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Co-workers share office, survival over devastating disease

Sheryl and Shannon holding lit candles
TDCJ accountants Sheryl Conover, front, and Shannon Ware hold candles lit to honor cancer victims and to remember those lost to the disease during the Walker County Relay For Life event held in Huntsville on May 4-5.

Photo by David Nunnelee

Shannon Ware and Sheryl Conover share a profession, an office, and a disease – breast cancer. The two long-time TDCJ accountants also have two other things in common. Each is now free of cancer, and each is a stronger person for having survived it.

“You have to realize that you fought the hardest thing that there is to fight, and you survived it,” Ware said. “The absolute worst thing has been thrown at you, and you survived it. You can’t help but be stronger.”

“You have to keep going,” Conover added. “You have to make everything better somehow.”

In early May, Ware and Conover joined fellow cancer survivors at the Walker County Relay For Life fundraising event in Huntsville. Both were dressed in the purple T-shirts the American Cancer Society awards to cancer survivors.

“It’s my favorite color,” said Conover, who often wears purple outfits to work.

Conover, a 24-year employee of TDCJ, was diagnosed with cancer in June 2001 after finding a lump in her breast. There had been no history of breast cancer in her family.

“It was scary,” said Conover, who was 43 and the mother of two children when diagnosed. “You think, ‘Am I going to make it through?’ But at the same time, you tell yourself, ‘Yes, I am. I’m not going to let this disease beat me.’”

Conover immediately underwent a lumpectomy, which was followed by 12 weeks of chemotherapy and 33 consecutive days of radiation treatments. As expected, she lost her hair to the chemotherapy.

“I don’t like to wear hats, but I had to wear wigs, which to me resembled a hat. So I had to wear a hat every day.”

Ware, an employee of TDCJ’s accounting department the past 14 years, was 37 when she was told in August 2004 that the lump she had discovered in her breast was cancerous. Hers, too, was the first case of breast cancer in her family.

“It was personally devastating,” she said. “I had two daughters at home who were 10 years old. What do you tell your 10-year-old child? How do you tell them that mommy has cancer?”

Ware endured a lumpectomy, 24 weeks of chemotherapy, and 45 straight days of radiation. Near the end of her treatments, she became violently ill and grew weary of her struggle to survive.

“After six months, I was tired,” she said. “I was really tired of feeling bad. But I had two little girls. I had a husband. I had a mom and dad. I could not do it. I could not give up.”

Both Conover and Ware worked as much as they could while undergoing their exhausting treatment regimens.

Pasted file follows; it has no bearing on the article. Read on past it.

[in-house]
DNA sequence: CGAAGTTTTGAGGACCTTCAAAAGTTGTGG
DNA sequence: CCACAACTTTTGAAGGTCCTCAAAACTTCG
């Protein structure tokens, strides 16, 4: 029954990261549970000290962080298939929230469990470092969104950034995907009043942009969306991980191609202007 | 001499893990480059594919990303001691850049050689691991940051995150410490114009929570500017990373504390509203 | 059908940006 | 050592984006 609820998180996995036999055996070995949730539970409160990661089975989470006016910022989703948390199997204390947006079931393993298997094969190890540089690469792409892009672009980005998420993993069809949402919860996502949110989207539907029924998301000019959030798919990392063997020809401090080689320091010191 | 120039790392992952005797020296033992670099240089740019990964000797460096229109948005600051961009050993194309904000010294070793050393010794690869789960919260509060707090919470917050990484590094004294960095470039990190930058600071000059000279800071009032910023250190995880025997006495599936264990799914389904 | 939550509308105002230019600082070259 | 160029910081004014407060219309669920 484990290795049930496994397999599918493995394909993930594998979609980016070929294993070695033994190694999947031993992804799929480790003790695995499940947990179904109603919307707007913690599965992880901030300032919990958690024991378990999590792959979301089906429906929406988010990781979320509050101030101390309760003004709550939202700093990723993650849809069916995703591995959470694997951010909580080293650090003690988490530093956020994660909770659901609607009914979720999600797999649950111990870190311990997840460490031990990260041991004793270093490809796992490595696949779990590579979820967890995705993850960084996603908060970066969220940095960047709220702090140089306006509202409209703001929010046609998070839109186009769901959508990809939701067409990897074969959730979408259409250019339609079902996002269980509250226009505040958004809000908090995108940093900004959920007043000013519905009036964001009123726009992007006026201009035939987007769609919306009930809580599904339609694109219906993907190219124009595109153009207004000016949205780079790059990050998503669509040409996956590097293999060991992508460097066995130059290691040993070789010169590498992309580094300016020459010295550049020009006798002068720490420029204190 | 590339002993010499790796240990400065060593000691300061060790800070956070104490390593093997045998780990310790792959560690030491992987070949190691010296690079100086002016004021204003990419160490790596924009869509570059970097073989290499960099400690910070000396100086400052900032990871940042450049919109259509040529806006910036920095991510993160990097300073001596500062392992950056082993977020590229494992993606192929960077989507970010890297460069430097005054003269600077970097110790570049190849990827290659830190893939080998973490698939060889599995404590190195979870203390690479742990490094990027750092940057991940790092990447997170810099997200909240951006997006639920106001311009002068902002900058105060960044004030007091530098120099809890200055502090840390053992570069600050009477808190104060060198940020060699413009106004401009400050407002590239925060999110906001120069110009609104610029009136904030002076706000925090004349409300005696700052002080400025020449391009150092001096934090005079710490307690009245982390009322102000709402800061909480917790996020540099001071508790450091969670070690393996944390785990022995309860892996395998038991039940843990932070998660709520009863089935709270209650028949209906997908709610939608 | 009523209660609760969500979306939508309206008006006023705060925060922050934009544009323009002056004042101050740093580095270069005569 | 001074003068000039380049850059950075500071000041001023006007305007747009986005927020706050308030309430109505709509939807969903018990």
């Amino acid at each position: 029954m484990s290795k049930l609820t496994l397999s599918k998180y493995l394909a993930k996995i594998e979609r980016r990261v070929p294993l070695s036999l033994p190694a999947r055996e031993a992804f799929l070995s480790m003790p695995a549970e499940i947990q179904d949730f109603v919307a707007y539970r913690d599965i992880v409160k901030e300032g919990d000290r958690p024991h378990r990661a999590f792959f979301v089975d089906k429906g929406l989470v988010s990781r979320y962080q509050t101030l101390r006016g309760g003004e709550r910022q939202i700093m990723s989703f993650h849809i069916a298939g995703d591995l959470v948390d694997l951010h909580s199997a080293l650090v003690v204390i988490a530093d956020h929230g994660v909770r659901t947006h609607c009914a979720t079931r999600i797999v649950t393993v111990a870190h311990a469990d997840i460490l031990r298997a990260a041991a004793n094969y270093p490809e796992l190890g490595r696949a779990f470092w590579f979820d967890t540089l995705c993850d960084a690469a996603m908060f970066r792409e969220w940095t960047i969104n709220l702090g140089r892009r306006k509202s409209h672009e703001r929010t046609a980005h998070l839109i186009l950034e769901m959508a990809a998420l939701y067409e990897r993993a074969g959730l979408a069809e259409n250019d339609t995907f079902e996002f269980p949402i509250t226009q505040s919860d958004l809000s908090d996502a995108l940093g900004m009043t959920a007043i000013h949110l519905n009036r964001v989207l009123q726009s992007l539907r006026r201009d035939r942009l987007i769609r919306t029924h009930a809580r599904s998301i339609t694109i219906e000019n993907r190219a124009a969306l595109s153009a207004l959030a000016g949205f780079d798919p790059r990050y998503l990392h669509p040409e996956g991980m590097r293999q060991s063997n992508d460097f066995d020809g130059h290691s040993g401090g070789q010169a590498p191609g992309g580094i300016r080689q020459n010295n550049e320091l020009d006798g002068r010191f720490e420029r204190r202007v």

“Our co-workers were very supportive and encouraging,” Conover said. “They understood that we couldn’t work if we were sick. And they understood that we were giving everything we had when we were there. And they’re still very supportive.”

One of the wigs Ware bought to wear to work when chemotherapy began to claim her hair was in stark contrast to her natural brown hair color.

“I bought a red wig and completely changed my look,” she said with a laugh. “Everybody knew I was going to lose (my hair) anyway, so why not have fun with it?”

Both women say cancer changed them for the better.

“It makes you appreciate the little things, like the rainbow in the sky after it rains,” Conover said. “As a survivor, you actually get to see that rainbow.”

Conover has a 20-year-old daughter and Ware’s twin girls are now 13. Although most cancers are not strongly hereditary, both mothers say they fear that their daughters could also one day be diagnosed with breast cancer.

“I fear that very much, and I think they have a little bit of that fear, too,” Ware said.

“One of the reasons I participate in Relay For Life is that the money raised goes to developing new medicines and technologies,” Conover added. “I know they have come a long way, and I would like to see it get even better so that, hopefully, my daughter would not have to go through this. I don’t want that to happen to anybody else because the treatments are very hard.”

Now five years free of her cancer, Conover gets a check-up just once a year. After her three years of being free of cancer, Ware takes medication daily and sees her doctors every six months. Both women believe researchers are close to finding a cure for the devastating disease.

“I’d tell new cancer patients to keep fighting,” Ware said. “Keep a good attitude and keep fighting because you don’t know what’s around the corner. There could be a breakthrough that could help you. You just never know.”

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